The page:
Pike Fishing

Nearly all Association waters have pike present; and as you would expect, some are better than others for the predatory pike. To the North & North West of Exeter there are the Rivers Exe, Creedy & Culm, all hold good numbers of pike and regularly fall to static, or wobbled dead bait, perhaps the most popular method is roving with artificial lures. The River Culm frequently produces fish in the 10-15lb bracket with the occasional larger fish also caught, the more popular areas being either Beare Gate or Silverton.

Moving down to the lower reaches of the Rivers Exe and Creedy; E&DAA fishing rights on both of these waters starts at Cowley Bridge with the River Creedy and River Exe both running parallel to each other with the more popular pike fishing area being adjacent too, & downstream from St David’s Station. This area can produce specimen fish, especially after heavy rain when the river is returning to normal conditions, fishing in the many bays or slack water being the most productive.

Downstream from Head Weir (adjacent to the Mill on the Exe pub) and through the town stretch (Shillhay) there are plenty of fish present from jack’s to low doubles with the occasional twenty. Sadly, this area is very rarely fished; this being due to its central location, concrete banks and the many people, bikes, boats, swans, ducks, seagulls, geese, dogs and kids that also frequent the area!

Still on the Exe, downstream to the Association’s Weirfield fishery, here you will find a good head of fish present, in fact, the record River Exe pike came from Weirfield caught by local angler Mark Walker with a 26lb fish. Downstream again and you come to the Countess Weir Fishery, from here the Exe becomes tidal, this makes for a challenge to the roving pike angler, the rewards are great however, with numerous doubles and twenties available from all tidal areas.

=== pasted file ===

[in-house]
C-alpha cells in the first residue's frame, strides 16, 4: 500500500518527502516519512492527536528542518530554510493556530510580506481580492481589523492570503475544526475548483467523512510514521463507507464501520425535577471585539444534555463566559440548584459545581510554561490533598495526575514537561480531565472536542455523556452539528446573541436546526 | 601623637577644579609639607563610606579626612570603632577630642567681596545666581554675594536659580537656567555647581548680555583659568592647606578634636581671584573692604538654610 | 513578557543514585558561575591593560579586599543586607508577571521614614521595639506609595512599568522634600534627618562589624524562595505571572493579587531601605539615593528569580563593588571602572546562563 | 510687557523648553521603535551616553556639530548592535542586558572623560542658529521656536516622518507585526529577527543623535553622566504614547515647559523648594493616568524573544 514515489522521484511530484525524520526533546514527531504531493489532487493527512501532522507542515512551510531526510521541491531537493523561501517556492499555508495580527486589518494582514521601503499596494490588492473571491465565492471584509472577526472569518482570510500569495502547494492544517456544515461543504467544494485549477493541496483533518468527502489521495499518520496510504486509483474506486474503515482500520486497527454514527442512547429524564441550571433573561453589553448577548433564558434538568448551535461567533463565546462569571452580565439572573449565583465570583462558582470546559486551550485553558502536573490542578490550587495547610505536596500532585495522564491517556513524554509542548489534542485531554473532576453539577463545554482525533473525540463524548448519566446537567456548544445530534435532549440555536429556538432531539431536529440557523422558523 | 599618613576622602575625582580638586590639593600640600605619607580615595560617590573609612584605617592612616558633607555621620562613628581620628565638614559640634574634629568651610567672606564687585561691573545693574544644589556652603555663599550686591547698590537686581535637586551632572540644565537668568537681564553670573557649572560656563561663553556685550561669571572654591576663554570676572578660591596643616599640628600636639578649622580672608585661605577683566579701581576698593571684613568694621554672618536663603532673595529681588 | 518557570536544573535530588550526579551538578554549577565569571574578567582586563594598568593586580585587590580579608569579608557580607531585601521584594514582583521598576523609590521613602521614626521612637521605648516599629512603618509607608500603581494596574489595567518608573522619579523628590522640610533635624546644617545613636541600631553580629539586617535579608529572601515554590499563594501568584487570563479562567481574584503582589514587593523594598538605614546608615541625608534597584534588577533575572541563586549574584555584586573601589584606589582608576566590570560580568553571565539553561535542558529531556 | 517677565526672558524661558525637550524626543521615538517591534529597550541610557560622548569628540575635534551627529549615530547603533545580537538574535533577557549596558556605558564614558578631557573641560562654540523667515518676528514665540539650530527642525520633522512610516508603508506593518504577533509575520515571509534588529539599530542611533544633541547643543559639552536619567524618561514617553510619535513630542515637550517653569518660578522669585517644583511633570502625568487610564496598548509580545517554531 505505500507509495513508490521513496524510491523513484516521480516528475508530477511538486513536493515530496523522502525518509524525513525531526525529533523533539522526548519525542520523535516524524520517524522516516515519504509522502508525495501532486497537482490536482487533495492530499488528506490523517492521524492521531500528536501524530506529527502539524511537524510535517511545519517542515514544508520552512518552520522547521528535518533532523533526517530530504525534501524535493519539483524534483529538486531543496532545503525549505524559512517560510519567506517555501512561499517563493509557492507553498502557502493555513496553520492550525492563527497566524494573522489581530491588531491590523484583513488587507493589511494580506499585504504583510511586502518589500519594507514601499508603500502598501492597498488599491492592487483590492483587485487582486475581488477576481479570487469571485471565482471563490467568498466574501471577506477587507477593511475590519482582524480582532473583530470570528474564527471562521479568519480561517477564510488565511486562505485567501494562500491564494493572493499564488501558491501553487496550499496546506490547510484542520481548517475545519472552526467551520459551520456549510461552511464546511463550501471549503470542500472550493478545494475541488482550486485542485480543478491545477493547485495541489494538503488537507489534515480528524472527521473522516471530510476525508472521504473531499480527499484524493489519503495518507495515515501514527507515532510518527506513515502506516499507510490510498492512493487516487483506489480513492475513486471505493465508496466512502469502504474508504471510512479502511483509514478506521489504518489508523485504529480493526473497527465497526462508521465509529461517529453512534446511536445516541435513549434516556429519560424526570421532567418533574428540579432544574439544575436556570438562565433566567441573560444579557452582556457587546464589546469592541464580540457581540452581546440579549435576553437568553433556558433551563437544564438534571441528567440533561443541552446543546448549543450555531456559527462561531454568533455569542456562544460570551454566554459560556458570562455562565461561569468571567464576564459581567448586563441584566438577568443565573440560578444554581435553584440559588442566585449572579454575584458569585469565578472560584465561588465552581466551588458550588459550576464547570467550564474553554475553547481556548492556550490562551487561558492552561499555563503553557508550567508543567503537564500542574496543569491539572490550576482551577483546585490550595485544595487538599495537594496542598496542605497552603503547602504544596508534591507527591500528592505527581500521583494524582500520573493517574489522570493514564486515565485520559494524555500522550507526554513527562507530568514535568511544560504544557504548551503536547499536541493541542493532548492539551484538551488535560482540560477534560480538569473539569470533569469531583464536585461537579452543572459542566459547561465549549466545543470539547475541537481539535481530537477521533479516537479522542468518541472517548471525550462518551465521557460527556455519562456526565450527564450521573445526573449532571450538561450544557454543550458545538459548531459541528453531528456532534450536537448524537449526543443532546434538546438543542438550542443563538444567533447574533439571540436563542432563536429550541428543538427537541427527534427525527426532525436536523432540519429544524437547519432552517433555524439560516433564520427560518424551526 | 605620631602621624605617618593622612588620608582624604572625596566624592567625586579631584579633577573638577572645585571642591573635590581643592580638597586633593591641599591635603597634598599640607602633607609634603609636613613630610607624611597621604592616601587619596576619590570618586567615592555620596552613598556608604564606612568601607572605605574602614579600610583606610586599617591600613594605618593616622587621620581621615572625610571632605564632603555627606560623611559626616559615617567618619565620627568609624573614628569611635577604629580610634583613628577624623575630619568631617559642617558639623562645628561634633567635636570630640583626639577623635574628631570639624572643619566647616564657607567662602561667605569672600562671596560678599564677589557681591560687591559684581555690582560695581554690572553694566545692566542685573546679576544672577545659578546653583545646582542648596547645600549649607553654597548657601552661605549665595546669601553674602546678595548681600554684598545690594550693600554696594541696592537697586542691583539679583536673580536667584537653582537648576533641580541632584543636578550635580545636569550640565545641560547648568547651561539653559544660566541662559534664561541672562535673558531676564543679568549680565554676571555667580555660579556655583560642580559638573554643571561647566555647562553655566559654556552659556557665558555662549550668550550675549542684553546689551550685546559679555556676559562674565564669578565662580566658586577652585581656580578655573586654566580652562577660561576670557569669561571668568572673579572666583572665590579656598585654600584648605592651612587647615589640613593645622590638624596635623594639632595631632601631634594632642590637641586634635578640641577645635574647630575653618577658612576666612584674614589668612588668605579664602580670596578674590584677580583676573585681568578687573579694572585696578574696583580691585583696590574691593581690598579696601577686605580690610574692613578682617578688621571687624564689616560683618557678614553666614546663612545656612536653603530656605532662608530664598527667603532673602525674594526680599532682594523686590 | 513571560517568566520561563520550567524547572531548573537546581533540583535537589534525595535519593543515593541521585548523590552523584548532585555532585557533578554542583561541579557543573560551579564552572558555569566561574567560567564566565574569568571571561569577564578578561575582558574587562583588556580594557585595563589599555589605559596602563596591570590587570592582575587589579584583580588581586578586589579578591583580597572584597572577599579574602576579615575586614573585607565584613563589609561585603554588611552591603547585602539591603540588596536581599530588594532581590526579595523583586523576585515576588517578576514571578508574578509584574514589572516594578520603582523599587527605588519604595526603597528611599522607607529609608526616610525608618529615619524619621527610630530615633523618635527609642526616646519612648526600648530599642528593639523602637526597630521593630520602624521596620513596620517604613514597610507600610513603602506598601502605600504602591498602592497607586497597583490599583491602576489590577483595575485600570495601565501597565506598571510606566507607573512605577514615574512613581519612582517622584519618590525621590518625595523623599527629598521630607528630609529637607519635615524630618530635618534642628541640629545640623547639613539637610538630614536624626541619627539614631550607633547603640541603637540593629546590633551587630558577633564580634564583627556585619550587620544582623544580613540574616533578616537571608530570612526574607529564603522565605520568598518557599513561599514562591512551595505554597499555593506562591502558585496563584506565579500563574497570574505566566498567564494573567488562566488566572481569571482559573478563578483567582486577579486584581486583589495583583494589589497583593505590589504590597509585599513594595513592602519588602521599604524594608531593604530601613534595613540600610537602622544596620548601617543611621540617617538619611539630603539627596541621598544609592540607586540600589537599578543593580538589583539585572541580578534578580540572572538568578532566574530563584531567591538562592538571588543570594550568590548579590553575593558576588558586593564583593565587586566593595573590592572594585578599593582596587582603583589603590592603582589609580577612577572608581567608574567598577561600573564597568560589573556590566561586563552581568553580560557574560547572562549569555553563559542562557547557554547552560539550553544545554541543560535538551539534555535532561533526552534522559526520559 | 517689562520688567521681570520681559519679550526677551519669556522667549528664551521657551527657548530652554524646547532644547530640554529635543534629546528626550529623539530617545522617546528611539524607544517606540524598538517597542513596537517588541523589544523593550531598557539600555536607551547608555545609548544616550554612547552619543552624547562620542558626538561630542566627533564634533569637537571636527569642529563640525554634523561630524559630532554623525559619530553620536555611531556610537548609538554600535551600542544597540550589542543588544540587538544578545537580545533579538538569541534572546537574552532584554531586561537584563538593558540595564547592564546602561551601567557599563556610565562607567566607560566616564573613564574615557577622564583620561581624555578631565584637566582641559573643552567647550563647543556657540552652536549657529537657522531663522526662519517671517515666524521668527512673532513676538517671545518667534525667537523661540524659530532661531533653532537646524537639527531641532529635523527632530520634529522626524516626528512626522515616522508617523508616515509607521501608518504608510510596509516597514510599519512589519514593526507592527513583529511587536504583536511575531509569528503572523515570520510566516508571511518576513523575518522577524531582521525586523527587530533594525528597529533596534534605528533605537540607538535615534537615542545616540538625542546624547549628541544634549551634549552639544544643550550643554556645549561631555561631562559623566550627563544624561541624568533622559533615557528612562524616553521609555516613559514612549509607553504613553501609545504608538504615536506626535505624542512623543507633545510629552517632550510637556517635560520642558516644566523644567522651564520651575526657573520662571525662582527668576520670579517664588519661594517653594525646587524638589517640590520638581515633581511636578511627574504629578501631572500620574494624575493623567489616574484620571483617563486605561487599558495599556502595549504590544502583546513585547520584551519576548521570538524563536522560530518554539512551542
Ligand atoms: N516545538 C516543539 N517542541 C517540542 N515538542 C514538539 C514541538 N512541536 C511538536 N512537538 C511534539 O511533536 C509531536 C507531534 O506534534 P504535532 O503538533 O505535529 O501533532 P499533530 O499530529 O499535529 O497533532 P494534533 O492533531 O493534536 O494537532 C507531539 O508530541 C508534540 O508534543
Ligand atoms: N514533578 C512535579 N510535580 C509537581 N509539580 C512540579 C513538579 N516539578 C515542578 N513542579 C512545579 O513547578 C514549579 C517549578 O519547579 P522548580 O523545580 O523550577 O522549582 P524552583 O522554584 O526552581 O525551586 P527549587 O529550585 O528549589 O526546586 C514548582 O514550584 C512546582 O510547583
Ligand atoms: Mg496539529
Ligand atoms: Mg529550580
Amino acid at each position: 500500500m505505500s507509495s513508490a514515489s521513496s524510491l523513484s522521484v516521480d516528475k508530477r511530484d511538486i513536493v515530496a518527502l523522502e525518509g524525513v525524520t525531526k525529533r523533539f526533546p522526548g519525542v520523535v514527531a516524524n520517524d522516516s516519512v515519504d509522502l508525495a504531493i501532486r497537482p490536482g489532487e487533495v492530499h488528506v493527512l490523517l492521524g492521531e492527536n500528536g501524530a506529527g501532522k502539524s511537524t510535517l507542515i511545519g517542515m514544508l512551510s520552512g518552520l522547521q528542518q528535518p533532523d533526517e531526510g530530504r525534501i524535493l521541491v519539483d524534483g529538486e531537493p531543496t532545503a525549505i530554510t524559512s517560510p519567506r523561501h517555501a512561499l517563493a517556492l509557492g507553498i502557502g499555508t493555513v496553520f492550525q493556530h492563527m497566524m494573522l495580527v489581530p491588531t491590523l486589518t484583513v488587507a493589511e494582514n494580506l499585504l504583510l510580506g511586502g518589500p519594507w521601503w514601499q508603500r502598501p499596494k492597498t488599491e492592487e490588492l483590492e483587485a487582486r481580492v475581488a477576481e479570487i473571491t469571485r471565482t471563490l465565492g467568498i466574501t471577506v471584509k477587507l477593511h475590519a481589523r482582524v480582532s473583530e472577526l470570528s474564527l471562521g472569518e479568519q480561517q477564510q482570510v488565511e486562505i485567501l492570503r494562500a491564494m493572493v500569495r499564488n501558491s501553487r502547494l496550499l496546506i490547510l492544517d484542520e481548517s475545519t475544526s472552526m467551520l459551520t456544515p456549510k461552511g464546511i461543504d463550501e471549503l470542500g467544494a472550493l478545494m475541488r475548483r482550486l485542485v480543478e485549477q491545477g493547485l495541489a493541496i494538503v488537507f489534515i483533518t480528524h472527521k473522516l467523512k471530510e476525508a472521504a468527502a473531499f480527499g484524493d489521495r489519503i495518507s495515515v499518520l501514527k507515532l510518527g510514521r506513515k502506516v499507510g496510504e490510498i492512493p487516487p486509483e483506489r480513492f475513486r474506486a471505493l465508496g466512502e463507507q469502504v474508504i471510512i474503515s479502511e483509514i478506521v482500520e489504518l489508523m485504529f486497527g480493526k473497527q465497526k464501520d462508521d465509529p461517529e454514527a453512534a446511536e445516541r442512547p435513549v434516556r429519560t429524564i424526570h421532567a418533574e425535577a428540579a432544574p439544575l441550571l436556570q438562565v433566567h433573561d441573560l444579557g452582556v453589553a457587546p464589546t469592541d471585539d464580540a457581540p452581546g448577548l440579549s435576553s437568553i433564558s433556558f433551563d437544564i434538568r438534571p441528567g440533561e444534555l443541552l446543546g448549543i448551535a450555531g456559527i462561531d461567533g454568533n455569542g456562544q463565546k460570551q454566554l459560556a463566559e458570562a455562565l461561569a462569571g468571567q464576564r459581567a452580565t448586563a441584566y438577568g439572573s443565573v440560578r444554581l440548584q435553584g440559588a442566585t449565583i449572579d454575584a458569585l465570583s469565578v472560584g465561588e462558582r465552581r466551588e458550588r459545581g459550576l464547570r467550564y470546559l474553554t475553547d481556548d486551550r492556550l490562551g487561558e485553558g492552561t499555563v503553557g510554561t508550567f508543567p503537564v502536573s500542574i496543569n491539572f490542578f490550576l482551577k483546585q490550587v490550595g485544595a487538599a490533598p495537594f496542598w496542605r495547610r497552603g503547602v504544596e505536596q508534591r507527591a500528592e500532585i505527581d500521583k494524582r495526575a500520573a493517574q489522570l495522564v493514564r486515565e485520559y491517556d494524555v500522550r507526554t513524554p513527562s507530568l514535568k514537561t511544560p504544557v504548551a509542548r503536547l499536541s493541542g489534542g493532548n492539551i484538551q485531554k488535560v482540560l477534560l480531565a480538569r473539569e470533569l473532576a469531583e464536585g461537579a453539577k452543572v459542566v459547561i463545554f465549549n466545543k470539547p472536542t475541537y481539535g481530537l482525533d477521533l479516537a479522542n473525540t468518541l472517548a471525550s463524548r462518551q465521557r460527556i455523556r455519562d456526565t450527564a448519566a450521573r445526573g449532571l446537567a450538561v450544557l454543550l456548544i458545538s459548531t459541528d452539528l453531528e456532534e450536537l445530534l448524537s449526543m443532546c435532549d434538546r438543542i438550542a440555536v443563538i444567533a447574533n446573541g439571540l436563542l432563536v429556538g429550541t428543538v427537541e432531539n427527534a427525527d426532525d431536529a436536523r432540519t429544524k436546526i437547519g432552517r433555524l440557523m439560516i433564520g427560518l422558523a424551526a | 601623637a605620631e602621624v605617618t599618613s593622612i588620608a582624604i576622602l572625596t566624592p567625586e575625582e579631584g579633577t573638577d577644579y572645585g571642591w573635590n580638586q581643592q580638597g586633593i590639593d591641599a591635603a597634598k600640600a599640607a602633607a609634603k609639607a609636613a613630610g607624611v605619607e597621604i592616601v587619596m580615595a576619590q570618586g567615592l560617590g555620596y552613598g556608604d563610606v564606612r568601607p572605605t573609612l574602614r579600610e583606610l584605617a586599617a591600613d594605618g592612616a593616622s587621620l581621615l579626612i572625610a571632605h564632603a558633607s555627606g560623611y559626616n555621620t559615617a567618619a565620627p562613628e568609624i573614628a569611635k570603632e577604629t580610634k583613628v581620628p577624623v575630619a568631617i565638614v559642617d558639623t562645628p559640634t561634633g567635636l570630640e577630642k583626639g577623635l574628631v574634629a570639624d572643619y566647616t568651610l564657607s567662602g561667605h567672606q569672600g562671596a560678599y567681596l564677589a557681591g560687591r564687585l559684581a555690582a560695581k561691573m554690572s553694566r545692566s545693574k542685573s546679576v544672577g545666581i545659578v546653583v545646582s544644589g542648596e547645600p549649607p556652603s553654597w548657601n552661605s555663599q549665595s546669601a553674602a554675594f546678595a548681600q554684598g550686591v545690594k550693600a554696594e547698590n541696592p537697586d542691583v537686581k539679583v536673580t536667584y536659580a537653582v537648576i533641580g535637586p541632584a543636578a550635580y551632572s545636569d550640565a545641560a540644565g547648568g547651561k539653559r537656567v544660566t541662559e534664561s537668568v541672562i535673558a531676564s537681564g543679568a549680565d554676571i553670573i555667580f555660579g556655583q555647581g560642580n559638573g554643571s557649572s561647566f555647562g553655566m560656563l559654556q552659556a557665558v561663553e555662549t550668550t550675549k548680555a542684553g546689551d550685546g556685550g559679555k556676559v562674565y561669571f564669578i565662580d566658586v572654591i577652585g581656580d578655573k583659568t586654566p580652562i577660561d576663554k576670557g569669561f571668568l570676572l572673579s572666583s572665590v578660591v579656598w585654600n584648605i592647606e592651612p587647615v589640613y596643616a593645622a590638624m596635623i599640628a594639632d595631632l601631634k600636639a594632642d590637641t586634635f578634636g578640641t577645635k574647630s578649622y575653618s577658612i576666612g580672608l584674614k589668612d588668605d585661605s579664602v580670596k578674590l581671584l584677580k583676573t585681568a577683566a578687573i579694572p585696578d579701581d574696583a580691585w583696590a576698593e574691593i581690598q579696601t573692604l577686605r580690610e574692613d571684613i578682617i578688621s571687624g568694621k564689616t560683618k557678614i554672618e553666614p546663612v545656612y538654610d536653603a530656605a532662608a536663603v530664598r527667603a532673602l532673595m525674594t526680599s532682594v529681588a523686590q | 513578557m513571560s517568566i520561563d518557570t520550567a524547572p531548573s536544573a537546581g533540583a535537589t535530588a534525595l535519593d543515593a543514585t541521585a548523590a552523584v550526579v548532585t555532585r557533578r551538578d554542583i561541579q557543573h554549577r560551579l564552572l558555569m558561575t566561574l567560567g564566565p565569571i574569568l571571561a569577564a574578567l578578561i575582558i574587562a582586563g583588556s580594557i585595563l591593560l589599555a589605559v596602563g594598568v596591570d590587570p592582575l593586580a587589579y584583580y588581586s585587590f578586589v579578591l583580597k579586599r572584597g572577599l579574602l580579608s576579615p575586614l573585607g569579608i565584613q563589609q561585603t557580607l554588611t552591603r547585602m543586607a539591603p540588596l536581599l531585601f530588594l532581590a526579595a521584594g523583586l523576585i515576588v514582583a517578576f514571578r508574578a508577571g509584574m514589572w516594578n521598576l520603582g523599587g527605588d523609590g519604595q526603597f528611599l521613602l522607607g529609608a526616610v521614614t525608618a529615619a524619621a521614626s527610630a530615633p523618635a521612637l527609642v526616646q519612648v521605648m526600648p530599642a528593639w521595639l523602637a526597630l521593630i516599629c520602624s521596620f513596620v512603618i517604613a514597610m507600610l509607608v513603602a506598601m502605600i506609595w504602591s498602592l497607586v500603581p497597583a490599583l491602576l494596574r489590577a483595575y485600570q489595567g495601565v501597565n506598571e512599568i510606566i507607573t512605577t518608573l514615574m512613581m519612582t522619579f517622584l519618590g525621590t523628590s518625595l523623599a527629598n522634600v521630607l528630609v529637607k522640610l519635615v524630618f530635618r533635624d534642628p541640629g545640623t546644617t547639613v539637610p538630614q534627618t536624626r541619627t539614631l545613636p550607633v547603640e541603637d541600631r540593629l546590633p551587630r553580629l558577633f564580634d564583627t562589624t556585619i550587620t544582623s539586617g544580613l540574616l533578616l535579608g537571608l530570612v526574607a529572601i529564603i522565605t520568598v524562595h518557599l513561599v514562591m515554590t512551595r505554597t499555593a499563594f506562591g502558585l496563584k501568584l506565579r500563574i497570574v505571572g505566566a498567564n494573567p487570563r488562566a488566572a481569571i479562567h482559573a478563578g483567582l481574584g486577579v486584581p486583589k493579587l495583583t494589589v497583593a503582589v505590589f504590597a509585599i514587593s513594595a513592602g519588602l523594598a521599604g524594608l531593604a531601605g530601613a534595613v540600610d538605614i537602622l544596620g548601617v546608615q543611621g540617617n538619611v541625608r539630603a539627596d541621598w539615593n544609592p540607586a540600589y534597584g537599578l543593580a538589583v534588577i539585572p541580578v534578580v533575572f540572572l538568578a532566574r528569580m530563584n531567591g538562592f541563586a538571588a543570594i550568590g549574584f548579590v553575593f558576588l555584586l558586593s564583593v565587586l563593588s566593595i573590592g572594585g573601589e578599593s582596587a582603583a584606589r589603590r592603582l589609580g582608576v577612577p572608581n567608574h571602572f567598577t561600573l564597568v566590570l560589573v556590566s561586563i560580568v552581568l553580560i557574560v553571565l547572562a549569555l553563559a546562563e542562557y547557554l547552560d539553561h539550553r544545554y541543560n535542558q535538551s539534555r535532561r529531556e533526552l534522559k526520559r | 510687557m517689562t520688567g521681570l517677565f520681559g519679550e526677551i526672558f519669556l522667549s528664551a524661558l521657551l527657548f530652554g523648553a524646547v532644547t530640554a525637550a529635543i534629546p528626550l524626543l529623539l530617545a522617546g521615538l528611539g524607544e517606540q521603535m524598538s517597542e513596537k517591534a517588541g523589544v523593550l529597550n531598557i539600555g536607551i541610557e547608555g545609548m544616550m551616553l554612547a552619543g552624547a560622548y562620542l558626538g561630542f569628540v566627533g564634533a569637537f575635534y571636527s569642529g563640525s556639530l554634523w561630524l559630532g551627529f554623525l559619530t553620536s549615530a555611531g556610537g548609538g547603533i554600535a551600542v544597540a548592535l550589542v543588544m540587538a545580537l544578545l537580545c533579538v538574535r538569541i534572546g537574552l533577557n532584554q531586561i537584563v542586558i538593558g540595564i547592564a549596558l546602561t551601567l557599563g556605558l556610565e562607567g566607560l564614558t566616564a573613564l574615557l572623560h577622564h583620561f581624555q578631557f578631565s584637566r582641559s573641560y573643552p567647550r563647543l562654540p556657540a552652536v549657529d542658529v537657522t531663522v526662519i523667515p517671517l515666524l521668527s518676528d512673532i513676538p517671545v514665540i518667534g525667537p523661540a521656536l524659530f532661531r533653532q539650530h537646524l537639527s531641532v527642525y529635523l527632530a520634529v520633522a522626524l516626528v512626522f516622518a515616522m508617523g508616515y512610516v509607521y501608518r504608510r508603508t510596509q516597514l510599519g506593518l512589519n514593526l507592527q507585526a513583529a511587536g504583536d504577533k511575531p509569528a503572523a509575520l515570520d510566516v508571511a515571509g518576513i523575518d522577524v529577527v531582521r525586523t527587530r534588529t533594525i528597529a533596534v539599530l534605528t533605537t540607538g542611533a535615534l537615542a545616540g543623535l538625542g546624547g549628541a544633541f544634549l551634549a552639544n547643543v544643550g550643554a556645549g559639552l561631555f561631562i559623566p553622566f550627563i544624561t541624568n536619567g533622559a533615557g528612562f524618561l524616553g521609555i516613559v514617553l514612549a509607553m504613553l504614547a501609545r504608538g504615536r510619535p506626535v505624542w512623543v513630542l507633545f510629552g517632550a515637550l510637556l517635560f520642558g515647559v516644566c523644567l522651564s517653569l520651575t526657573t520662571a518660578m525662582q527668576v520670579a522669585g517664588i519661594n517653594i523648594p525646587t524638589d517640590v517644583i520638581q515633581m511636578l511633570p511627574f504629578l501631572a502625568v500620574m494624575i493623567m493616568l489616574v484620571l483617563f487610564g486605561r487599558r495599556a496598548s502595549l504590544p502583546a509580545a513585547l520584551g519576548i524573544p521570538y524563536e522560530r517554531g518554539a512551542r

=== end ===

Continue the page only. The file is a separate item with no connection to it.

Last, but by no means least we have the Exeter Canal, considered by many as Devon’s (if not the South West’s) premier pike (and carp) water with an established and enviable track record with numerous 20’s and 30’s being reported, the canal record currently stands at a cracking 30lb.12oz. This unique waterway is some 6 miles long with an average depth of 12 feet throughout, these characteristics alone can deter some anglers, yet pike are frequently caught from all areas with many a surprise in store for the adventurous, roving angler. All conventional pike fishing methods are effective; be it lures or dead baiting, wobbled dead baits have proven to be effective in the summer months as well as top water lures and rubber shads. Many regular pike anglers prefer static fishing whilst others prefer roving tactics, both however, can prove to be successful on the day.

Other Association waters such as Abbrook Pond hold small jacks and low doubles; piking on this venue however, can be extremely hard work for the specimen angler, therefore, one of the waters as mentioned above could prove to be a more productive option.